Following the decision reached by the Court of Appeal in Superstrike Ltd v Rodrigues (2013), guidance has been produced jointly by the authorised tenancy deposit schemes (TDS) which you should now consider in respect of all deposits paid under Assured Shorthold Tenancy Agreements (AST). Below are the summarised facts of the case and the guidance produced by the TDS:
The Tenant (Rodrigues), took an AST from the Landlord (Superstrike Ltd) dated 8 January 2007 (prior to the introduction of mandatory tenancy deposit protection on 6 April 2007), for a fixed term of 1 year less 1 day, at a monthly rent of £606.66, and paid a deposit of that same amount under the terms of the AST. At the expiry of the fixed term, by Section 5 of the Housing Act 1988, the Tenant became entitled to a statutory periodic tenancy on equivalent terms. On 22 June 2011 the Landlord served a notice under Section 21 of the Housing Act 1988 requiring possession. The issue before the Court was whether the Landlord was entitled to do so, as the deposit had not been protected within a TDS authorised by the Housing Act 2004.
The Court of Appeal decided that when the tenancy continued on a statutory periodic basis in 2008, a new tenancy was created and a new deposit was deemed to have been received; accordingly the obligations under the Housing Act 2004 applied to the deposit so received. Since the deposit was not held in accordance with a TDS, the landlord was not entitled to possession under Section 21.
The TDS have now considered and consulted with the Department for Communities and Local Government in relation to this recent decision and produced the following guidance note.
The result is that landlords must ensure deposits paid prior to 6 April 2007 are protected where a statutory periodic tenancy has arisen after 6 April 2007. This is a change to the way the law was understood before.
In addition, if a deposit is already protected and the tenancy has been renewed (either a statutory periodic tenancy or with a new fixed term) then the decision in Superstrike confirms that this change in the tenancy is a new tenancy. What is unclear is how a landlord is supposed to apply it. Does the deposit need to be re-protected and the does the prescribed information need to be re-served?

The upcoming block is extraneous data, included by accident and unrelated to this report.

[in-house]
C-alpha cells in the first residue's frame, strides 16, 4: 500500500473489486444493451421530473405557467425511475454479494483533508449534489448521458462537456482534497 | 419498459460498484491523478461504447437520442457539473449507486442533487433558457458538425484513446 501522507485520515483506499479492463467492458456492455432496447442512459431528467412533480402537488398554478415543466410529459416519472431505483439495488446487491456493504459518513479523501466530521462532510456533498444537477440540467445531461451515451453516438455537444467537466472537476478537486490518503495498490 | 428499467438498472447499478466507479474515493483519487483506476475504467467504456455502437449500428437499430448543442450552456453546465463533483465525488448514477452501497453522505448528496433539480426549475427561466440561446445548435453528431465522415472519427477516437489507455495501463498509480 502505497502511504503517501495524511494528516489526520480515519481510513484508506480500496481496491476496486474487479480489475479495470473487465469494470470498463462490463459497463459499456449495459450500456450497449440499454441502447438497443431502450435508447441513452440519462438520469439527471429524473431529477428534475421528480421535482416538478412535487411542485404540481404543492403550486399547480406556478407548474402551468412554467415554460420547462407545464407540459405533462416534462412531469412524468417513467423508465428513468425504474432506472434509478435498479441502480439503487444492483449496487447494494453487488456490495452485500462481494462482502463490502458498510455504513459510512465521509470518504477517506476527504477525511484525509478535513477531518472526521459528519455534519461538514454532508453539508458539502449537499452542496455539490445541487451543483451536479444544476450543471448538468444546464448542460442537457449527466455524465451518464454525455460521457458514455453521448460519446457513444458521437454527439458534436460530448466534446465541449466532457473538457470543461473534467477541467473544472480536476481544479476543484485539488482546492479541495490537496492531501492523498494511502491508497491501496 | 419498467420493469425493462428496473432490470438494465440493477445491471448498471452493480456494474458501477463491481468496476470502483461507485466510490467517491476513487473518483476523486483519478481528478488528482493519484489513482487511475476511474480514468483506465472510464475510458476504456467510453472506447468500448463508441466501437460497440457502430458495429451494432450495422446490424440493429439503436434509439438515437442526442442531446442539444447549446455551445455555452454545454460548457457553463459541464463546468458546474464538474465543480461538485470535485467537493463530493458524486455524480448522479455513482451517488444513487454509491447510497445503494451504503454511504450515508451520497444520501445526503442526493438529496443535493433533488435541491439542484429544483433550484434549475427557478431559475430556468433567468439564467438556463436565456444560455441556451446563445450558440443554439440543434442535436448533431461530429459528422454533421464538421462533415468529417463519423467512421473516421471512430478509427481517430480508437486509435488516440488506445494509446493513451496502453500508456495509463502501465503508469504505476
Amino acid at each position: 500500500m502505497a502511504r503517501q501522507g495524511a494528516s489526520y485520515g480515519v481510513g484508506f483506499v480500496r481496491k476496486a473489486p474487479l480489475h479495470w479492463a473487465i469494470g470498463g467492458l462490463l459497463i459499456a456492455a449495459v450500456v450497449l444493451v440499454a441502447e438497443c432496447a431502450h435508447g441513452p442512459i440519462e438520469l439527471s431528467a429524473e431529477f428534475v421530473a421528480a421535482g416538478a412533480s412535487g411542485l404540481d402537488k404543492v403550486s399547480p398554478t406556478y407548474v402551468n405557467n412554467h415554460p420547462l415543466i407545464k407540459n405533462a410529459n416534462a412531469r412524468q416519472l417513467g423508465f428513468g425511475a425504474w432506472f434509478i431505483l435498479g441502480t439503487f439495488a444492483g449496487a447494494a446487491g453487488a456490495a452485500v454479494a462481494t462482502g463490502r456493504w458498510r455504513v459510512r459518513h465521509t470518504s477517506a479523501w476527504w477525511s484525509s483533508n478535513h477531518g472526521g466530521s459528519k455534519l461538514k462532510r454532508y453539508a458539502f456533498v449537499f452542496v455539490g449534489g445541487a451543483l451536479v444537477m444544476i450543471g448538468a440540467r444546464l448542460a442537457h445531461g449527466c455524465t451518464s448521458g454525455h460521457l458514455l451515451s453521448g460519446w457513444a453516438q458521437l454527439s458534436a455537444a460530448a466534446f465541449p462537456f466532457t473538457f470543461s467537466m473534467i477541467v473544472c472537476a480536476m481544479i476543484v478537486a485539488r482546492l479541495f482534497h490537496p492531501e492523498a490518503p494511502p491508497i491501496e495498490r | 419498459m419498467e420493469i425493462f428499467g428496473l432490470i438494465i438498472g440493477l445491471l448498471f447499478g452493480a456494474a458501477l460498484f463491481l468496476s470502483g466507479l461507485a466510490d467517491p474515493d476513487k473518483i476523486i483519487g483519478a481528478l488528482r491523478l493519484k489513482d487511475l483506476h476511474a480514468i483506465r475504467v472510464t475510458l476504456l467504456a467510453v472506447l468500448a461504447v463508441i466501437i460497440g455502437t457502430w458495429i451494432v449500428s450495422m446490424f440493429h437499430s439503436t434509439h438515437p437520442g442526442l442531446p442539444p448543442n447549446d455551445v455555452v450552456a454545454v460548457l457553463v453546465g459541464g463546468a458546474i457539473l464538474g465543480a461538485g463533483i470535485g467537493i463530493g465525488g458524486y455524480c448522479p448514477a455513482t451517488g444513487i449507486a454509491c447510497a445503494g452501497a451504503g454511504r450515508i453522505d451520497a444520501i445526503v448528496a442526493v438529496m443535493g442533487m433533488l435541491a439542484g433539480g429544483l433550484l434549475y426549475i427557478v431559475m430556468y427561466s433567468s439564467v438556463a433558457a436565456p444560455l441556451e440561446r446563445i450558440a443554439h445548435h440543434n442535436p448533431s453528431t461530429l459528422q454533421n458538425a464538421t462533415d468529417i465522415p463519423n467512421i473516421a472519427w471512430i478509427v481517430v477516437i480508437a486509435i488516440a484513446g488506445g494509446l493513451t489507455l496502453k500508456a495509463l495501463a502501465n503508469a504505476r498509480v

In response to this question, the guidance sets out three options:
Do nothing and rely on the fact that the prescribed information was served when the deposit was first received. The risk is that the Court, applying the reasoning in Superstrike, will find that the prescribed information has not been served, strike down a Section 21 notice and impose a financial penalty.
Re-issue the prescribed information now to ensure that the landlord can rely on a Section 21 notice in the future. There is still the risk that the Court will find that the prescribed information was served late and impose a financial penalty for this.
Re-issue the prescribed information before the landlord serves a Section 21 notice. Again, there is still a risk that the Court will find that the prescribed information has been served late and imposes a financial penalty for this.
For Receivers, the position is more complex because they rarely receive confirmation that the prescribed information was served when the deposit was taken. The Court of Appeal decision creates an added complexity to obtaining possession under Section 21.
Currently there is no right or wrong way of addressing to the decision in Superstrike. This decision certainly took the deposit scheme providers by surprise and changed the way we view periodic tenancies and prescribed information. We will continue to monitor the position and advise you further of any reported decisions made at County Court level in relation to Superstrike.
This publication is intended for general guidance and represents our understanding of the relevant law and practice as at September 2013. Specific advice should be sought for specific cases; we cannot be held responsible for any action (or decision not to take action) made in reliance upon the content of this publication.
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